- In three dimensions, the light rays contained within the cone having a full angle 2θmax are accepted and transmitted along the fibre. Therefore, the cone is called the acceptance cone. Light incident at an angle beyond θ max refracts through the cladding and corresponding optical energy is lost.
- It is the maximum angle of a ray (against the fiber axis) hitting the fiber core which allows the incident light to be guided by the core.
- Higher the acceptance angle, larger amount of light enters into optical fibre.
- Acceptance angle totally depends upon refractive index of core and cladding.
Lecture 2.3 Numerical Aperture
- Numerical Aperture
- V-number or Normalized Frequency
Definition: Numerical Aperture is the measure of the ability of an optical fiber to collect or confine the incident light ray inside it. It is among the most basic property of optical fiber.
Numerical aperture is abbreviated as NA and shows the efficiency with which light is collected inside the fiber in order to get propagated.
NA is related to acceptance angle. As acceptance angle is that max angle through which light enters the fiber. Hence the acceptance angle and numerical aperture are related to each other.
We know light through an optical fiber is propagated through total internal reflection. Or we can say multiple TIR takes place inside the optical fiber for the light ray to get transmitted from an end to another through an optical fiber.
Basically when the light is emitted from an optical source, then the fiber must be highly efficient so as to collect the maximal emitted radiation inside it.
Thus we can say that the light gathering efficiency of an optical fiber is the key characteristic while transmitting a signal through an optical fiber .
- Numerical aperture determines the light gathering ability of the fibre.
- It is a measure amount of light that can be accepted by a fibre.
- NA is dependent only on the refractive indices of the core and cladding materials and does not depend on the physical dimensions of the fibre.
- The value of NA ranges from 0.13 to 0.5. A large NA implies that a fibre will accept large amount of light from the source.
V-number or Normalized Frequency
- No. of modes supported by optical fiber is obtained by cut-off condition known as normalized frequency or V-Number
- V- number can be reduced either by reducing numerical aperture or by reducing diameter of fiber
Number of Modes traveling in Fibre
The total number of mode traveling in a fibre depends on the V – Number and is related as:
Number of modes for Step Index Fibre Nm = V2/2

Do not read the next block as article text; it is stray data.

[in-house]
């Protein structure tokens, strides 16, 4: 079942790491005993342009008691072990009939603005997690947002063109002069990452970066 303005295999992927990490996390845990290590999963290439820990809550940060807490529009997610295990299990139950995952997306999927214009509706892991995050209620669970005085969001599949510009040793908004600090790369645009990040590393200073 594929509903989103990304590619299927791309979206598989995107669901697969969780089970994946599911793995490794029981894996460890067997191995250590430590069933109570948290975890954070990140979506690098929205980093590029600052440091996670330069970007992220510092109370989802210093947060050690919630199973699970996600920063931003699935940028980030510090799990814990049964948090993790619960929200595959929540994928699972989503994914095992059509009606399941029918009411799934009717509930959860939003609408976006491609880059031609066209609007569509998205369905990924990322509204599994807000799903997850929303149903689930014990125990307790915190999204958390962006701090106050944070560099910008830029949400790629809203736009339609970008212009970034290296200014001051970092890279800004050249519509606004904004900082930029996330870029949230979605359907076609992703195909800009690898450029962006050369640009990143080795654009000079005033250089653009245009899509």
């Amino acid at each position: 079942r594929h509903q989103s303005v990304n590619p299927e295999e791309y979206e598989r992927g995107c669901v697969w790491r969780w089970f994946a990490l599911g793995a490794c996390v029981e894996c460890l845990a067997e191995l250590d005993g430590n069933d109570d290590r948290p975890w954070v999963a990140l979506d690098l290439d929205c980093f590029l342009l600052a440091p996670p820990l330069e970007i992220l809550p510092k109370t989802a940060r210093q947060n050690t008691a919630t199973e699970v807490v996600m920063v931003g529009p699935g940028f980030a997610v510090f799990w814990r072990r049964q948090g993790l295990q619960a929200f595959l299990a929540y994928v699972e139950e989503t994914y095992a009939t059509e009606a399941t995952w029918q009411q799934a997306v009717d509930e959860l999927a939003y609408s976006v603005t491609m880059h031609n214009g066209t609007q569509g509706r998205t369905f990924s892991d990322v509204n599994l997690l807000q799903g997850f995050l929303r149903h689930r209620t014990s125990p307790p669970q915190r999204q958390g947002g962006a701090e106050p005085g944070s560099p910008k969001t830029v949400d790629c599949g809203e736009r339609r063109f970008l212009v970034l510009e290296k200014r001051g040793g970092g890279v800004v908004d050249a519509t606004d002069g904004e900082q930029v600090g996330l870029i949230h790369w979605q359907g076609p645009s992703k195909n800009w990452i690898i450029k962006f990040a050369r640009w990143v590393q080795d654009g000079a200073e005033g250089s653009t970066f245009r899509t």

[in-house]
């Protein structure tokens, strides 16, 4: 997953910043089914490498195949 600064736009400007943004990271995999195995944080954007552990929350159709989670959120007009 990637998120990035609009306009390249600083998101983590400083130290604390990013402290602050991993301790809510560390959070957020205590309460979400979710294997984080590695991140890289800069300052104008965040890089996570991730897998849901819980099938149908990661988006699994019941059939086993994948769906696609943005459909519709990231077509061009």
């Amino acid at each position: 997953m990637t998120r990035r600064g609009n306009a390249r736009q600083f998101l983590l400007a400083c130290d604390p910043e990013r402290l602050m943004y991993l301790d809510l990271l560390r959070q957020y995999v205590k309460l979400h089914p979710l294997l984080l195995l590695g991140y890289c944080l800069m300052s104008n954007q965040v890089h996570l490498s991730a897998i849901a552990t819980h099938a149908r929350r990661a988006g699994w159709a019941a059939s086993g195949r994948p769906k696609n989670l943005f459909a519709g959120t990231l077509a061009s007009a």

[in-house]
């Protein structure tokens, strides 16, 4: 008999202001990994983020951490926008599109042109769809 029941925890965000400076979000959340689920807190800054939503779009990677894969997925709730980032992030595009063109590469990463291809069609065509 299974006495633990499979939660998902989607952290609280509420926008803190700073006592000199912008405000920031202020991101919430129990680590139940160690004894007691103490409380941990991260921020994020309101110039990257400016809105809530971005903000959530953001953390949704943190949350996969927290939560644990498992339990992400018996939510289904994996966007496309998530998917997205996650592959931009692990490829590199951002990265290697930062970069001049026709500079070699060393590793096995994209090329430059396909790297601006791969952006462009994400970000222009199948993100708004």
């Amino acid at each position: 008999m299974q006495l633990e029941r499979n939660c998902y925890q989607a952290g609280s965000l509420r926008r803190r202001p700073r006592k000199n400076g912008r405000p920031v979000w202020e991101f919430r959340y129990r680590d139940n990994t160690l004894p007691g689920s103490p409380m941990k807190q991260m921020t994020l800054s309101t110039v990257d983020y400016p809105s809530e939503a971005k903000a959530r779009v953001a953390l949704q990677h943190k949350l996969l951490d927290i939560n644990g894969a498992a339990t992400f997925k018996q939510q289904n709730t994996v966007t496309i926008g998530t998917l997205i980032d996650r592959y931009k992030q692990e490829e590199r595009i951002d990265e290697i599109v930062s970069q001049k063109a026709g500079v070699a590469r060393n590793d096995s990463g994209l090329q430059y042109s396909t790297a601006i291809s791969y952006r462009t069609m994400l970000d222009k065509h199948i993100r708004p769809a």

For Graded Index Fiber Nm = V2/4
- Normalized frequency is a dimensionless parameter and simply called V-number or value of the fiber.
- It combines in a very useful manner the information about three parameters, a, Δ and λ.
- Limiting parameter for single and multimode propagation in optical fiber.
⇒ V ≤ 2.405 for Single Mode operation (SMF)
V > 2.405, then the fibre is multimode fibre (MMF) .
Lecture 2.4 & 2.5 Types of Fibers
- Single mode step index optical Fiber
- Multimode step index optical Fiber
- Graded index Fiber
When the light ray is guided through an optical fibre, it propagates in different types of modes. In simple terms, these modes can be visualized as the possible number of allowed paths of light in an optical fibre.
We can see that all the paths are zig-zag paths excepting the axial direction.
The rays having propagation angles between θ=0 and θ = θc will be in a position to undergo total internal reflections, all of them will not however propagate along the optical fibre.
Only a certain ray direction is allowed. As zigzag ray gets repeatedly reflect at the walls of the fibre, phase shift occurs. Consequently, the waves traveling along certain zig-zag paths will be in phase and undergo constructive interference, while the waves along certain other paths will be out of phase and diminish due to destructive interference. The light ray paths along which the waves are in phase inside the fibre are known as modes.
Types of modes:
- In a fibre of fixed thickness, the modes that propagate at angles close to critical angle Өc (i.e. critical propagation angle θc) are higher order modes.
- Modes that propagate with angles larger than the critical angle (i.e. lower than the critical propagation angle) are lower order modes as shown in figure 1
- In case of lower order modes, the fields are concentrated near the centre of the fibre.
- In case of higher order modes, the fields are distributed more towards the edge of the wave-guide and tend to send light energy into the cladding. This energy is lost ultimately.
- The higher order modes have to traverse longer paths and hence take larger time than the lower order modes to cover a given length of the fibre.
- Thus,the higher order modes arrive at the output end of the fibre later than the lower order modes.
Types of Optical Fibers
The types of optical fibers depend on the refractive index, materials used and mode of propagation of light.
The classification based on the mode of propagation of light is as follows:
Single Mode Fibers: Single mode fibre (SMF) has a smaller core diameter and can support only one mode of propagation i.e. zero order mode.
- These fibers are used for long-distance transmission of signals.
- A typical single mode fiber may have a core radius of 3 μm and a numerical aperture of 0.1 at a wavelength of 0.8 μm.
Advantages of Single Mode Fiber
- Only one path is available.
- Core diameter is small
- No dispersion
- Higher band width (1000 MHz)
- Used for long haul communication
- Fabrication is difficult and costly
Disadvantages of Single Mode Fiber
- Difficult to couple light in and out of the tiny core